domingo, dezembro 28, 1980

Rehashed SF: "Probability Broach" by L. Neil Smith

(Original Review, 1980)

As for me, conflict of all kinds is a most important part of what I look for in a story.  This certainly includes good (or even just "passable") vs evil, so I agree with most people to that extent.  But denigrating FOUNTAINS OF PARADISE because it was a classic "engineer vs problem" story seems to show an awfully limited set of preferences.  There certainly is conflict in the "engineer vs problem" story; it's just not "person vs person" conflict.  The real world (being neither evil nor good) can interfere with the best laid plans, and this conflict, and its resolution, can fascinate me for hours.  Similarly, social systems pose conflicts, and stories than have people going up against those systems pose conflicts that are not necessarily "good vs evil," but rather personal values vs values that are alleged to be supra-personal. I can understand the feeling that a society that does not create those conflicts must be, in some sense, artificial.  That same feeling must exist for the kid who never lived outside the South Bronx who is shown a book that takes place in Scarsdale. The kinds of problems that exist in Scarsdale are both unbelievable and uninteresting to the kid from the other environment. This, however, does not make that environment and those problems really unreal or universally uninteresting.  Somehow, the slum kid has got to be shown that there are other worlds, before that kid can deal with the problems of those worlds.  That's the way comments that belittle stories with "societies that work" strike me.  SF lets us look beyond the problems of our wretched little societies to see that societies portrayed in books like the PROBABILITY BROACH are potentially real and interesting.  And that's a major reason why I read SF.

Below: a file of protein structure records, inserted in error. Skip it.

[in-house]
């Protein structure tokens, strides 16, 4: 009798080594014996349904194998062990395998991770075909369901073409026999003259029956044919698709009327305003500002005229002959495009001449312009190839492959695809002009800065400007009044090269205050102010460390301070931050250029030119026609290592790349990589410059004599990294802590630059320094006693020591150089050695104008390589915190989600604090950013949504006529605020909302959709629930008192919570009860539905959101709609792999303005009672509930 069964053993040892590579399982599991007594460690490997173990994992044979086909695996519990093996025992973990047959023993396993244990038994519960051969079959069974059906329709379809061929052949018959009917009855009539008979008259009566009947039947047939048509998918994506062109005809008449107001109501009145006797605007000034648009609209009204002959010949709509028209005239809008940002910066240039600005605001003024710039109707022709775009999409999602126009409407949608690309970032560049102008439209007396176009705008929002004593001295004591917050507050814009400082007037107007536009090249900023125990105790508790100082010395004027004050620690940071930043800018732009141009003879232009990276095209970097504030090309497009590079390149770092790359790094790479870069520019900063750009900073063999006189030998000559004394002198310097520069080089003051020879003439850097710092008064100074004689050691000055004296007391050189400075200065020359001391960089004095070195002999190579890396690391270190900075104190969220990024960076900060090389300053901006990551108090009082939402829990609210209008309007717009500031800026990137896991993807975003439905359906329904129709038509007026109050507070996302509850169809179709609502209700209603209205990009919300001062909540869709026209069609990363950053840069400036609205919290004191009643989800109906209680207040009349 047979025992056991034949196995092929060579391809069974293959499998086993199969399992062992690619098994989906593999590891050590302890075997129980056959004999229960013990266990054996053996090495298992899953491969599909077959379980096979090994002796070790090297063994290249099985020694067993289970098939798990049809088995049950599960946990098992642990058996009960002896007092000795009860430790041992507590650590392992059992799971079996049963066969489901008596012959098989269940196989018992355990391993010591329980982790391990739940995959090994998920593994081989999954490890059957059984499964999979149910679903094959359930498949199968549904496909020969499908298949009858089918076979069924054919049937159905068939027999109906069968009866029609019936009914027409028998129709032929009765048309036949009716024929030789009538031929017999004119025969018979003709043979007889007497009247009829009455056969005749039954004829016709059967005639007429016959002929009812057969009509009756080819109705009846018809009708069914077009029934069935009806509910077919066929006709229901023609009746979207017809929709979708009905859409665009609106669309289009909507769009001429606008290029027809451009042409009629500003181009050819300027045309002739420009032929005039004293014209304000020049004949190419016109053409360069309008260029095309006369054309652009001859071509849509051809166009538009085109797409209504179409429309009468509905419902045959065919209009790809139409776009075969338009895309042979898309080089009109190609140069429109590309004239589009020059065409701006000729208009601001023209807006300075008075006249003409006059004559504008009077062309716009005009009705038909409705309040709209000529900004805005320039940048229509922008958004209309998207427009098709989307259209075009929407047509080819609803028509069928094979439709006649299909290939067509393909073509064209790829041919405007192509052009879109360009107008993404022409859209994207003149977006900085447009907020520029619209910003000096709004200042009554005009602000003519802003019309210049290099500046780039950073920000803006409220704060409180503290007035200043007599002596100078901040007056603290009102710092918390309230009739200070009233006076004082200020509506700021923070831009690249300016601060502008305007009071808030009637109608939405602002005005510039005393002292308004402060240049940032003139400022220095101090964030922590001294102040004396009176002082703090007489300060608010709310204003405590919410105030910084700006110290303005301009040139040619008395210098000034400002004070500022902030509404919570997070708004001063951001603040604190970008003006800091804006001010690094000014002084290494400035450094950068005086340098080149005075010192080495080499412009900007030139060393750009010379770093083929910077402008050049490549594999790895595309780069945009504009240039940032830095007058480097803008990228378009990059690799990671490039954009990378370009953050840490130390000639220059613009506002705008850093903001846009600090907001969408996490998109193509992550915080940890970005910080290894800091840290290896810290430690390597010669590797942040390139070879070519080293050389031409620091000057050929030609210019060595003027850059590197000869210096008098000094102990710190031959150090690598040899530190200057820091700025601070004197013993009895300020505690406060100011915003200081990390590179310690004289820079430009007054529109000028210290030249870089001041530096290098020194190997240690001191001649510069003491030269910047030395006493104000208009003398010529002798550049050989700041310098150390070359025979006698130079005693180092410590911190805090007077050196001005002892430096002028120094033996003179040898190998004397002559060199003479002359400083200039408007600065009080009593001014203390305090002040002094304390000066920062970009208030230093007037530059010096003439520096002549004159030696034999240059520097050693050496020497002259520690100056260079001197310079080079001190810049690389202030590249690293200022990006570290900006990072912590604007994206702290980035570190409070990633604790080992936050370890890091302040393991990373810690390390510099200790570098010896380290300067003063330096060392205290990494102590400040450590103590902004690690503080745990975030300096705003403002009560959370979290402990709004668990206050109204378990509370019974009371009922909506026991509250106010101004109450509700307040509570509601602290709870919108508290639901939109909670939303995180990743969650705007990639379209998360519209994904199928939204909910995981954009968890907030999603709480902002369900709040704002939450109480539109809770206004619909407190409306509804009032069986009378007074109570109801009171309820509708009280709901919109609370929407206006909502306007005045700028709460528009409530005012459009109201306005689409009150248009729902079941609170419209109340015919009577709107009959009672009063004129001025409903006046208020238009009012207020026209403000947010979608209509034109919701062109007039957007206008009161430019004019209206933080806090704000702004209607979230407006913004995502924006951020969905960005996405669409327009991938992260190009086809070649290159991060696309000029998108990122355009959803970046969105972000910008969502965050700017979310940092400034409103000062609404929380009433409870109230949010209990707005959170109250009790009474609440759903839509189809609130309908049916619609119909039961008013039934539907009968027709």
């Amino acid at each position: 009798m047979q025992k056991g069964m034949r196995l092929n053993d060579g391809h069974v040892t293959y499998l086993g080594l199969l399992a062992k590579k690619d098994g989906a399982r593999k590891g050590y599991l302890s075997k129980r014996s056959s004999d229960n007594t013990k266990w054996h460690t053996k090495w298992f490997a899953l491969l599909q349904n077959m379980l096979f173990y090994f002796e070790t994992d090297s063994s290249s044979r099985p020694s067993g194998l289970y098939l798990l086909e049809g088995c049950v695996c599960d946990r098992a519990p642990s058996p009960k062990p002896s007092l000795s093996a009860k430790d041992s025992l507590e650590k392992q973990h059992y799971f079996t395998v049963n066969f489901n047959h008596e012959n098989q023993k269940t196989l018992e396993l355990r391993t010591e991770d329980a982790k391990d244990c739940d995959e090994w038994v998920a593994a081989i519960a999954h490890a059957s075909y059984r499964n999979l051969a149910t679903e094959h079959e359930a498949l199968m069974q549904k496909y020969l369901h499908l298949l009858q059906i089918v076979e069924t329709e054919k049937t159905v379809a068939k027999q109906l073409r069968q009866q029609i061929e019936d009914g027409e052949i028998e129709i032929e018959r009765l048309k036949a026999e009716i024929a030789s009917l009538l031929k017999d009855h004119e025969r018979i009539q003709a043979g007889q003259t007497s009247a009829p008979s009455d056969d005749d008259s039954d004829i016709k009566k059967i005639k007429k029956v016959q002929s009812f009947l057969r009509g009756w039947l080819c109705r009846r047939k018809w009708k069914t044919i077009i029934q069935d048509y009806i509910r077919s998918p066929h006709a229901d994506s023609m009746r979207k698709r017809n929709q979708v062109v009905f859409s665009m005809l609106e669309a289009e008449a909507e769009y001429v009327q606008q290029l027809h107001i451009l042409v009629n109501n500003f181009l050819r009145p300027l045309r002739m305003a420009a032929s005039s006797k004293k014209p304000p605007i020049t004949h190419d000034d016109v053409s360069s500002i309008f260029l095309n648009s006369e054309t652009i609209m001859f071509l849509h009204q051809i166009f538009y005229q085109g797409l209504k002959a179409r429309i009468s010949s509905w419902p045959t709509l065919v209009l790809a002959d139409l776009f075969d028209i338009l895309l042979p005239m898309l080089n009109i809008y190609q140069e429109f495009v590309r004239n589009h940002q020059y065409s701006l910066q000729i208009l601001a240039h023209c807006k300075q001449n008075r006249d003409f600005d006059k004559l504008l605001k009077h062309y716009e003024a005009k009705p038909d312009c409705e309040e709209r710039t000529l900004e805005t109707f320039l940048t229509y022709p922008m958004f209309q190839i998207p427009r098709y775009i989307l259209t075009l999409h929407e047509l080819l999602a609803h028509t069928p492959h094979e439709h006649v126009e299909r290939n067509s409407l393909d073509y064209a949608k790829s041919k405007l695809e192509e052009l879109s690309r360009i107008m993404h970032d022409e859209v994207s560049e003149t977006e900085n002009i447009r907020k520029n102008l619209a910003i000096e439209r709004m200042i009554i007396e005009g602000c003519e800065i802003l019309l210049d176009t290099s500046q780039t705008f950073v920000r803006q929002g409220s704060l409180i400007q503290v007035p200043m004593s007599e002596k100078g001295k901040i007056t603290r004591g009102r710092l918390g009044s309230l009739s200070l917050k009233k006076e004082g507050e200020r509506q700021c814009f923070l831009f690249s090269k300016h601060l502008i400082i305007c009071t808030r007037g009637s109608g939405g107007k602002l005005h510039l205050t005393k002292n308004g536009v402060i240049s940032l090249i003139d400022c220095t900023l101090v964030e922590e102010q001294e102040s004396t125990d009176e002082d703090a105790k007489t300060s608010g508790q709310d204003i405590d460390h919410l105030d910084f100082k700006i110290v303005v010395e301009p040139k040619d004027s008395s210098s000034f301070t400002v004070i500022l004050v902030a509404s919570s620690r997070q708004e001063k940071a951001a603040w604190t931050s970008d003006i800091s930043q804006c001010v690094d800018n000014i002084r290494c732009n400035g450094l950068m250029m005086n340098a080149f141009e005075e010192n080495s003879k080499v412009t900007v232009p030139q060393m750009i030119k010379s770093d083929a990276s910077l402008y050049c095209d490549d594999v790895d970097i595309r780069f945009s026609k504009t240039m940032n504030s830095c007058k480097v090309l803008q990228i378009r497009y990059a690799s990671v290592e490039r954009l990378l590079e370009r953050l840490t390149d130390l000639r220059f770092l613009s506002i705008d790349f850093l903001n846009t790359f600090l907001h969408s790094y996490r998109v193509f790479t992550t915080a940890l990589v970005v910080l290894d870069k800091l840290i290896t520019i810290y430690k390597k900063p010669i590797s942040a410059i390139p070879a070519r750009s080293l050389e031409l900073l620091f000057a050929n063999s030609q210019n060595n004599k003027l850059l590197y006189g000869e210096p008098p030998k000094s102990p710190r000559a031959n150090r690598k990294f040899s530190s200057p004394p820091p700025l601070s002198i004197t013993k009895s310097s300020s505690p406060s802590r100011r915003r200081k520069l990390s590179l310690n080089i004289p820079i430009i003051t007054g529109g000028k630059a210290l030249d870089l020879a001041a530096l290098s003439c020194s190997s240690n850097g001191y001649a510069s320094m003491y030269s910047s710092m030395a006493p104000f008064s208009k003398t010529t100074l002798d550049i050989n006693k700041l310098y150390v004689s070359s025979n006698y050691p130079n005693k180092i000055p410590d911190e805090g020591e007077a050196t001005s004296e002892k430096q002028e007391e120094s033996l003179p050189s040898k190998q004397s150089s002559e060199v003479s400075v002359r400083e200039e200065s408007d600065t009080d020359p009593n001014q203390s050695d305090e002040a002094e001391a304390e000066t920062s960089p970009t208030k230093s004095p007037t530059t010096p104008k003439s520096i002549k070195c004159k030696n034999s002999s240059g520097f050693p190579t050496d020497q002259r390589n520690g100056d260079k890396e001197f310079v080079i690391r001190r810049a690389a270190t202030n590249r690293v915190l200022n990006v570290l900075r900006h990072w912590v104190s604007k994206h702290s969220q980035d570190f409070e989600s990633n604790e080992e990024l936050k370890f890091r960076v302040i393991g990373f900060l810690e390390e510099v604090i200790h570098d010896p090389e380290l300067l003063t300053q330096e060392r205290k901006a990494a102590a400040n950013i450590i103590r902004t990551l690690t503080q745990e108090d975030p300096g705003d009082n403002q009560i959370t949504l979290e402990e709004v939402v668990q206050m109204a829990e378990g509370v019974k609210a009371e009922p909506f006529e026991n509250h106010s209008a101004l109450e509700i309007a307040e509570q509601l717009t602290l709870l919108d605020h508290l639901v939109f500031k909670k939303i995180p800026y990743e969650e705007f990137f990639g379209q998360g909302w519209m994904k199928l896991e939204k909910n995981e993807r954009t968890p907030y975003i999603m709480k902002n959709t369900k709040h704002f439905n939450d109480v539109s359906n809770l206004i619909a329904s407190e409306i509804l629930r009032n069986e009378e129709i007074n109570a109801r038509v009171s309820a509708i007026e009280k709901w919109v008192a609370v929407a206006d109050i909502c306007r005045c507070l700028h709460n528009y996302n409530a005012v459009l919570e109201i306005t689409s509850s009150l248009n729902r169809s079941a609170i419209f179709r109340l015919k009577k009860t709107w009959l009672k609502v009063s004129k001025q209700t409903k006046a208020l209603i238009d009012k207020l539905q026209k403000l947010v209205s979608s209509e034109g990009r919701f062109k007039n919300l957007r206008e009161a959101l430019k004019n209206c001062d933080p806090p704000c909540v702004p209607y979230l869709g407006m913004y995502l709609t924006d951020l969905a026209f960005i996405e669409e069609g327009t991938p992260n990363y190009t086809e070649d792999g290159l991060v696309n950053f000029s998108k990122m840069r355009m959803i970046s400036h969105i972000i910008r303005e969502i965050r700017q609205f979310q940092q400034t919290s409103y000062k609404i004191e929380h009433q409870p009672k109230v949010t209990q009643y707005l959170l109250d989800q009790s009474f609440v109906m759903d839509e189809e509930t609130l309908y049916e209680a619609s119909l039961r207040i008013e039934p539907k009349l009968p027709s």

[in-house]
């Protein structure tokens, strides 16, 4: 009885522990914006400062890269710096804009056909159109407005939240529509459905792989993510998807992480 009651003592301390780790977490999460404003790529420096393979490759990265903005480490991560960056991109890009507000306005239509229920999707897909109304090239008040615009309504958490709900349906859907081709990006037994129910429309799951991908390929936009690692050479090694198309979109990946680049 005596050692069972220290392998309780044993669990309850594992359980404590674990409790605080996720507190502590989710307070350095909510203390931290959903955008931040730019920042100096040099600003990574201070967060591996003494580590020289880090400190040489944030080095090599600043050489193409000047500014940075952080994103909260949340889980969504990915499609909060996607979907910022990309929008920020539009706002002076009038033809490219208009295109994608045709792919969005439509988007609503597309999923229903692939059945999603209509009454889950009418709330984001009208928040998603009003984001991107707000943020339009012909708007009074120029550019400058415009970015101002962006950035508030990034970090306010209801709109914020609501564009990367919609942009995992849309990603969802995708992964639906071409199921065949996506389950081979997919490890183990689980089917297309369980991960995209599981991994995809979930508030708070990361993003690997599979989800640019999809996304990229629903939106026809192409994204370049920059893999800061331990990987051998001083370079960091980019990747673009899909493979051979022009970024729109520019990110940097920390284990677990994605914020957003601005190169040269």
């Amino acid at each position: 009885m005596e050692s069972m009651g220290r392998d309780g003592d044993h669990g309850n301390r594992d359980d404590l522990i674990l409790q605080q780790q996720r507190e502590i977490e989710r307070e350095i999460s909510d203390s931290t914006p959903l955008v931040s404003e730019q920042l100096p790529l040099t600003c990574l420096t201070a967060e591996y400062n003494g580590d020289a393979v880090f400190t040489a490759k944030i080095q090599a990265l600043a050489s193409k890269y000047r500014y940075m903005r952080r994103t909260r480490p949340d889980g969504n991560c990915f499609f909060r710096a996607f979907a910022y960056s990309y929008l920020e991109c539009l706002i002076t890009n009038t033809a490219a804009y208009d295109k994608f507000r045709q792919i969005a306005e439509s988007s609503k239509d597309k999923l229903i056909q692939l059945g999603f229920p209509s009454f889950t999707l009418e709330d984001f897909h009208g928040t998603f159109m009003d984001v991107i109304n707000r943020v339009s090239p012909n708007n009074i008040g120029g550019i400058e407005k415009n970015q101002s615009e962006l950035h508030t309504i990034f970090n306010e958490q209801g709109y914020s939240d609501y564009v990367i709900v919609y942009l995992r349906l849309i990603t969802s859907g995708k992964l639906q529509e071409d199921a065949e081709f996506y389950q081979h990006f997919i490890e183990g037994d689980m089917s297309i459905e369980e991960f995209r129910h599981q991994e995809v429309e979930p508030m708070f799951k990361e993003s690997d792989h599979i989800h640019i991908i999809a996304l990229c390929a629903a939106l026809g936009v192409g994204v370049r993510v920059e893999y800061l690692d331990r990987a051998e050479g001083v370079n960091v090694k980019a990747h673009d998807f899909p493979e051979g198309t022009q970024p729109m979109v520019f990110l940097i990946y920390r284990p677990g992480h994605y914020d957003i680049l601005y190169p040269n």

If an author is going to go into all the trouble of creating a universe, which every author does, some more successfully than others, why put in evil or irritants?

The obvious answer to this is that very few people will find such a universe believable --- and believability is the primary requirement of a constructed universe.  I know that \I/ wouldn't believe in such a universe outside of a children's fantasy; that's one of the reasons I disliked THE PROBABILITY BROACH --- the author just assumed that everything would work out for the very best over 200 years of history. Certainly the failings of a universe help drive the plot.  Consider Heinlein's description of how he writes a story: "I put interesting characters into serious difficulties, and by the time I can hear them talking the story is done." (quote >20 years old). I'll further point out that if matters hadn't gone downhill from first book to sequel neither WIZARD nor RINGWORLD ENGINEERS could be anything more than \another/ travelogue --- and I'd rather travel myself than read somebody else's rehashing of the same territory, however imaginary. If a character is not in some tight place, his choices can be no more significant than the choice of orange or grapefruit juice for breakfast; it's only when penalties are attached to all possible choices that the situation is interesting.  (David Gerrold described this in his book on what was right and wrong with STAR TREK, saying that the best episodes [with the possible exception of the two comedies] could be summarized as "Captain Kirk has to make a choice between
  -- Earth's history and the woman he loves
  ..." (can't remember the other examples offhand).)

[2018 EDIT: This review was written at the time as I was running my own personal BBS server. Much of the language of this and other reviews written in 1980 reflect a very particular kind of language: what I call now in retrospect a “BBS language”.]

domingo, dezembro 21, 1980

Bubble Brain: "The People Exchange" by Robert F Baylus

(Original Review, 1980-12-21)

Has anyone ever run across Carlyle Books, published by Siena Pub. Corp? I just found a perfectly normal looking SF '80 paperback of theirs, THE PEOPLE EXCHANGE by an unknown, Robert F. Baylus in a SF book stack in Lisbon. The plot structure is quite similar to Lee Killough's DOPPLEGANGER GAMBIT, i.e., a sort of detective story with the point of view alternating between the villain and the fempro. The most amazing thing is that it's just as good as the Killough! The heroine is reminiscent of Varley's and the future history scenario which features prominently as background is credible. There are 2 sentient automata, a house-hold unit and a central time-shared computer (which is castigated as "bubble brain"), both of which are referred to as "'droids" (complete with apostrophe, reflecting either the influence of STAR WARS, or the supposition that the word will have established itself in the language in that form).